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Sea Otters

Copyright Barbara Samuelson 1998

Sea Otter (Enhydra lutris), otter native to the American and Asian shores of the North Pacific Ocean. Similar in appearance and in aquatic habits to the Eurasian and North American otters, it is of sturdy build and reaches a length of 1 to 1.2 m (3.3 to 4 ft). Sea otters feed mainly on mollusks and sea urchins, which they crush with their large, blunt teeth. Sea otters also regularly use rocks as tools to open shellfish while swimming on their backs. The female gives birth to a single offspring at a time, which she nurses while lying on her back in the water. The sea otter is the only marine mammal lacking an insulating layer of blubber, which serves to protect the animal from the frigid ocean waters. To compensate for this lack of blubber, the sea otter must constantly preen its fur, keeping it meticulously clean and allowing an insulating layer of air to be trapped against the skin. When contaminated by oil, sea otters lose the ability to protect themselves against cold ocean waters, since the oil mats the fur, preventing the insulating air space from forming. In addition, the sea otter will ingest the oil as it cleans its fur, usually causing illness and death.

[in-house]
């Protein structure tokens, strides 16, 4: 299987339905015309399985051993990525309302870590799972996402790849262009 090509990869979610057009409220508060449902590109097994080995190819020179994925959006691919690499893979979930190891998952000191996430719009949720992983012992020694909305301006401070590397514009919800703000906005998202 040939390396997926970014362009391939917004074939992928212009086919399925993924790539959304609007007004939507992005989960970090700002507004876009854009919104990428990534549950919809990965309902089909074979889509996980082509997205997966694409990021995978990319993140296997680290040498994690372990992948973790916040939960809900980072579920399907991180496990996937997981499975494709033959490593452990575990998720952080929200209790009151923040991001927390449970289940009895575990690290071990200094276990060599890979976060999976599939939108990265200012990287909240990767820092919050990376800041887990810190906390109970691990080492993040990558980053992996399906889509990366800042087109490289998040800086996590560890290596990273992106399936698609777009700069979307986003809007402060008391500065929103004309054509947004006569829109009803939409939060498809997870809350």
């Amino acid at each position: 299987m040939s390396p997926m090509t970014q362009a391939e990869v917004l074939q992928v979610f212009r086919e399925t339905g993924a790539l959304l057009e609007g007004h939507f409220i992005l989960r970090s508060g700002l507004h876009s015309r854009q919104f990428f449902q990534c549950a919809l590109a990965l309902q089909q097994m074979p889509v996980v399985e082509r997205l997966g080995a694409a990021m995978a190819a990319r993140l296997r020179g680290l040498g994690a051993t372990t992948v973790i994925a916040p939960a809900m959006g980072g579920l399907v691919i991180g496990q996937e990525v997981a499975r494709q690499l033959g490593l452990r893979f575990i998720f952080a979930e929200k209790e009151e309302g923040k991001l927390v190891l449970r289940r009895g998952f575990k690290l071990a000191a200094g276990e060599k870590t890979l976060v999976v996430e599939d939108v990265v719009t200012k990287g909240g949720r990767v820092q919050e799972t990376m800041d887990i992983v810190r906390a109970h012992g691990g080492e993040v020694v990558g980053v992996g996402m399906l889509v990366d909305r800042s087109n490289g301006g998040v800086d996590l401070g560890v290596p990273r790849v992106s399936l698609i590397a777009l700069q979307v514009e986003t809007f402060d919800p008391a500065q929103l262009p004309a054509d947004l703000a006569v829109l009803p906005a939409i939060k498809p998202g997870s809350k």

Sea Otter Dining in the Estuary at Morro Rock, California
Copyright Barbara Samuelson 2002

The pelt of the sea otter furnishes one of the most highly prized of all furs. The brown inner fur is soft, dense, and woolly and is overlaid by the coarser and longer gray-tipped hairs of the outer fur. Once abundant, sea otters were hunted almost to extinction during the first half of the 20th century. Subsequent protective measures increased their numbers along the coasts of California and Alaska. Scientific classification: The sea otter belongs to the family Mustelidae of the order Carnivora."Sea Otter," Microsoft (R) Encarta. Copyright (c) 1994 Microsoft Corporation. Copyright (c) 1994 Funk & Wagnall's Corporation.

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